Six days after Hurricane Matthew tore through southwestern Haiti, the first reports are emerging from the remote coastal region where the eye of the storm came raging ashore, bringing death and destruction and virtually obliterating the town of Les Anglais.
On Saturday, a Massachusetts-based nonprofit was able to visit the beleaguered community of 40,000 people on Haiti's southwestern tip, known as the Tiburon peninsula, where local officials are dealing with a mounting health crisis due to a lack of medicine to treat victims as well as clean drinking water.
“The situation we found there was absolutely horrific and much worse than we had thought,” wrote two U.S. doctors in a report shared on Facebook after reaching Les Anglais on a U.S. military helicopter and spending 90 minutes on the ground meeting local officials and visiting a hospital.
“There is no clean water … There is no food. No electricity. No communication,” said the doctors, Lynn Black and Conor Shapiro with St. Boniface Haiti Foundation, which operates a hospital in southern Haiti. Cases of cholera had also begun to appear due to a lack of clean drinking water, they said.
"We were the first people to land on the ground there. It was really astounding," Black told Univision News by phone. "Before we arrived they had no contact with anyone since the hurricane," she added.
Local officials told the doctors there were 179 reported deaths and at least 700 hundred injured, some seriously. The large number of deaths appears to confirm fears that the official death toll in Haiti from Matthew, initially reported at 271, could reach as high as 1,000, making it the worst natural disaster in the country since a 2010 earthquake rocked the capital, Port-au-Prince, killing more than 200,000 people.
Relief agencies fear that similar situations may exist along a broad stretch of inaccessible coast from the city Port Salut on the south of the peninsular to Jeremie in the north.
"People are dying from a lack of basic healthcare as no one can get to them by road,” the doctors said.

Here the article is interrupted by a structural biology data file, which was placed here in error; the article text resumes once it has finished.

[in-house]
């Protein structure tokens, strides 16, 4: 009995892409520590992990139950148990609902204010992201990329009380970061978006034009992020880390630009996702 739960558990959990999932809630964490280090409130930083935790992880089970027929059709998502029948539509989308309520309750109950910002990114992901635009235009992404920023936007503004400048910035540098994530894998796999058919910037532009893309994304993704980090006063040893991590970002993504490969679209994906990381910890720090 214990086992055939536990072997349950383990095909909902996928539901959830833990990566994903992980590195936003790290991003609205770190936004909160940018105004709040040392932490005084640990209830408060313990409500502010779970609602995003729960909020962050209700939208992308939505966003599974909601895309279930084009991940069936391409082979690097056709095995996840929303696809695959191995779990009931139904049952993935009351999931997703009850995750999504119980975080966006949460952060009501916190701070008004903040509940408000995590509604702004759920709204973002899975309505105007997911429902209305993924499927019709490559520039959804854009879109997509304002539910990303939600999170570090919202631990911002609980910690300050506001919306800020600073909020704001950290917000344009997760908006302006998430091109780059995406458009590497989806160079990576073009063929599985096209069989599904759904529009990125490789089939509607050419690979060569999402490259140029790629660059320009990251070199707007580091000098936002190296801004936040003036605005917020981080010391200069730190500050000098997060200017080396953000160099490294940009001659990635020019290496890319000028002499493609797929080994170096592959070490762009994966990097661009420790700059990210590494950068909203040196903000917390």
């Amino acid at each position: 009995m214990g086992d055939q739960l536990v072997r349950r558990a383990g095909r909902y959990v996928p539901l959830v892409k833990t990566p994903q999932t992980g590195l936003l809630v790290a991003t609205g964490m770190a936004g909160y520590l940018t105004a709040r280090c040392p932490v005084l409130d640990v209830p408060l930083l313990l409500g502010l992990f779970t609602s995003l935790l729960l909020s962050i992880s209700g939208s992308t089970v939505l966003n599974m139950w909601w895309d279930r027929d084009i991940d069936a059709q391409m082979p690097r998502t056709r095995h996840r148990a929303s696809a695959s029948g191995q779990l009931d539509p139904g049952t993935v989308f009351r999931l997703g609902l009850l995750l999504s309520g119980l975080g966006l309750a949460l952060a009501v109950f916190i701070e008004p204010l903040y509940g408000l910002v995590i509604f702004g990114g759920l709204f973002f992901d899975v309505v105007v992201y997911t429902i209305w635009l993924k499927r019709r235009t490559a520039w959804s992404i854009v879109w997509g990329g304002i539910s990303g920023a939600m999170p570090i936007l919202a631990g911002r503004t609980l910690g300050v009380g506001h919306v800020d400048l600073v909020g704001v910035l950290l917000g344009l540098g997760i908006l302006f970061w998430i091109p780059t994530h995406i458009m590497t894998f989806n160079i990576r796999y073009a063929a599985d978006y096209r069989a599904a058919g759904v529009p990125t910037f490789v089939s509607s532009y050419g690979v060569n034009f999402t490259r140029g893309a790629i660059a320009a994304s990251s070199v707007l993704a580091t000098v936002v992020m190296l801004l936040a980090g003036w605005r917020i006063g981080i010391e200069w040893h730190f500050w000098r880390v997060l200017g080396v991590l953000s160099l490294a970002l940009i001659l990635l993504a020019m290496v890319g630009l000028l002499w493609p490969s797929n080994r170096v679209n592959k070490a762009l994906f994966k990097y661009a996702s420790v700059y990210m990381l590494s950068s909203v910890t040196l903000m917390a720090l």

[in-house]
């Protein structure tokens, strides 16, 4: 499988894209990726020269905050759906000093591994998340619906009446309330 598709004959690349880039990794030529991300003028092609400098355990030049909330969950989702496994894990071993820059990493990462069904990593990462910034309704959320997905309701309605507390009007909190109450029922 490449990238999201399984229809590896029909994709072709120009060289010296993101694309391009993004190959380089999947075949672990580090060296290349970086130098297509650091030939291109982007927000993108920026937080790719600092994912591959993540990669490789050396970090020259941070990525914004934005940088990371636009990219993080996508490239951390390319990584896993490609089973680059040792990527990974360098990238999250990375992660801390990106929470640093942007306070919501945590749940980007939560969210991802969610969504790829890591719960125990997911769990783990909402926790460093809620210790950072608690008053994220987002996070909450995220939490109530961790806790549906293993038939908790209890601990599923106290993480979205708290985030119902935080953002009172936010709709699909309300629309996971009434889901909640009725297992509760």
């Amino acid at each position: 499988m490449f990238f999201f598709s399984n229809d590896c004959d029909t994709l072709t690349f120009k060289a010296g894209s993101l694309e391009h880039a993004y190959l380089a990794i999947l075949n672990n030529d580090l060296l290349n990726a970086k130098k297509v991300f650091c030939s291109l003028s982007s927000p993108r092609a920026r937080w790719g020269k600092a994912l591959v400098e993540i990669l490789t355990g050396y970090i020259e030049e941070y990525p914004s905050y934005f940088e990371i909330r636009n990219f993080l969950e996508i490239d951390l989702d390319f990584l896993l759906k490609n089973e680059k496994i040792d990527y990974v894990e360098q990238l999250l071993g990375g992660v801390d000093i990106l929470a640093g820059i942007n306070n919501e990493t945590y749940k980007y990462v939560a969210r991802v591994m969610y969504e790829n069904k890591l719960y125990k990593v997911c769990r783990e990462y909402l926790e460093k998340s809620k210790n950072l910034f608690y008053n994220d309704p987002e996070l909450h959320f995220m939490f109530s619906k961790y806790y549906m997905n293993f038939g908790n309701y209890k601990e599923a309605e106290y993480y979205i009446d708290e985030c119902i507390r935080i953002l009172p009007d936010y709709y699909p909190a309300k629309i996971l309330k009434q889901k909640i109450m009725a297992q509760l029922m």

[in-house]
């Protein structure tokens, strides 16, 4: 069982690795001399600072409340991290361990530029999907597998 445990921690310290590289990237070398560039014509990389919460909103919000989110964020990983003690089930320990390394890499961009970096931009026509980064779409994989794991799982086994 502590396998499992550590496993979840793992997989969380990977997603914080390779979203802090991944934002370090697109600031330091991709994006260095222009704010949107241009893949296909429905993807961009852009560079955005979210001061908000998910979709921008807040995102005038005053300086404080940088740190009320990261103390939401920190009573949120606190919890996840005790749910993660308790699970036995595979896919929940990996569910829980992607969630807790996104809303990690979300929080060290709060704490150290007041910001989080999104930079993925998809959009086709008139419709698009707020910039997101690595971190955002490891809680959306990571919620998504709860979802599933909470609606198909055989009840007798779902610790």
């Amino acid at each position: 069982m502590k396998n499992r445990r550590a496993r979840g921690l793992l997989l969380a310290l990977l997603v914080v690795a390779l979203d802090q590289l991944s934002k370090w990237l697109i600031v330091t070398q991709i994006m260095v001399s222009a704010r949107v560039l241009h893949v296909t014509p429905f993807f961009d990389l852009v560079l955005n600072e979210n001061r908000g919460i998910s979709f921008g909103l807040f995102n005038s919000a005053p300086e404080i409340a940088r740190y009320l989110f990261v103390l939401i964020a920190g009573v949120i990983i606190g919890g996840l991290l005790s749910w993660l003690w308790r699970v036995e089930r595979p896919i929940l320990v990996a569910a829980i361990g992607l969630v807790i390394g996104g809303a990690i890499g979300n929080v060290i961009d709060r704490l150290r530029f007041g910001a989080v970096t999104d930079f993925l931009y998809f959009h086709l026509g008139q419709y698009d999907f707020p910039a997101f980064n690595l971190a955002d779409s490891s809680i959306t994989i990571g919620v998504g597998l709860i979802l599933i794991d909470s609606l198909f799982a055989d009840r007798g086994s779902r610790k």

"This is an absolutely shocking crisis … it doesn’t seem like there is a plan to get food, water, and healthcare to these thousands of stranded people anytime soon,” they added.
Having raised the alarm the doctors said they hoped that the U.S. military and international aid agencies would direct air drops to Les Anglais and other cut off communities. "We're trying to get out the word, these communities need help," said Black, adding that St. Boniface didn't have the resources to deal with the disaster.
The United Nations appealed for $119 million on Monday to provide food, water and housing materials to 750,000 people in Haiti's southwest.
"This is not a population on its knees, but on the ground," Pierre-Andre Dunbar, Haiti's ambassador to the U.N. in Geneva, told a news briefing.
"Crops were also destroyed, which means the country will face a severe famine as the southwestern peninsula is considered the breadbasket of Haiti," he said.
The only access to Les Anglais is by helicopter or boat as the only road access to the city of Port Salut has been cut off by collapsed bridges.
Black and Shapiro said the death toll in Les Anglais only included the town itself, and there was little information about more remote hamlets inland.
“There are only 82 standing homes out of 4,000,” they wrote. “People are sleeping outside."
Black, a doctor at Massachusetts General Hospital, told Univision the hospital was 70 percent destroyed, and was running low on medical supplies "with not even gauze or bandages left.”
To make matters worse, case of cholera have begun to appear. “They have had 25 cases of cholera and 5 deaths since Tuesday including a man who was brought in dead while we were there,” the doctors reported.
“There is no clean water. Everyone is now drinking contaminated water, the infants, children, everyone,” they added, fearing the number of cases would rise unless clean drinking water supplies reach the town quickly.
Reuters reported doctors were treating 39 suspected cases of cholera in the nearby hard hit town of Port-a-Piment.
The food situation in Les Anglais was also dire due to damage to fields. “The crops of millet, corn. legumes (vegetables), sweet potatoes were destroyed. The food they were able to protect from the storm was brought out and put in the sun to dry but quickly spoiled,” they said.
Black said the people of Les Anglais were coping as best they could, but she wondered how long they could hold out.
"They were incredibly gracious and kind when we were there, but you sensed they were crossing over into desperation," she said. "Adults can live without eating for several days, but babies and small children can't. And you can't treat cholera without clean water."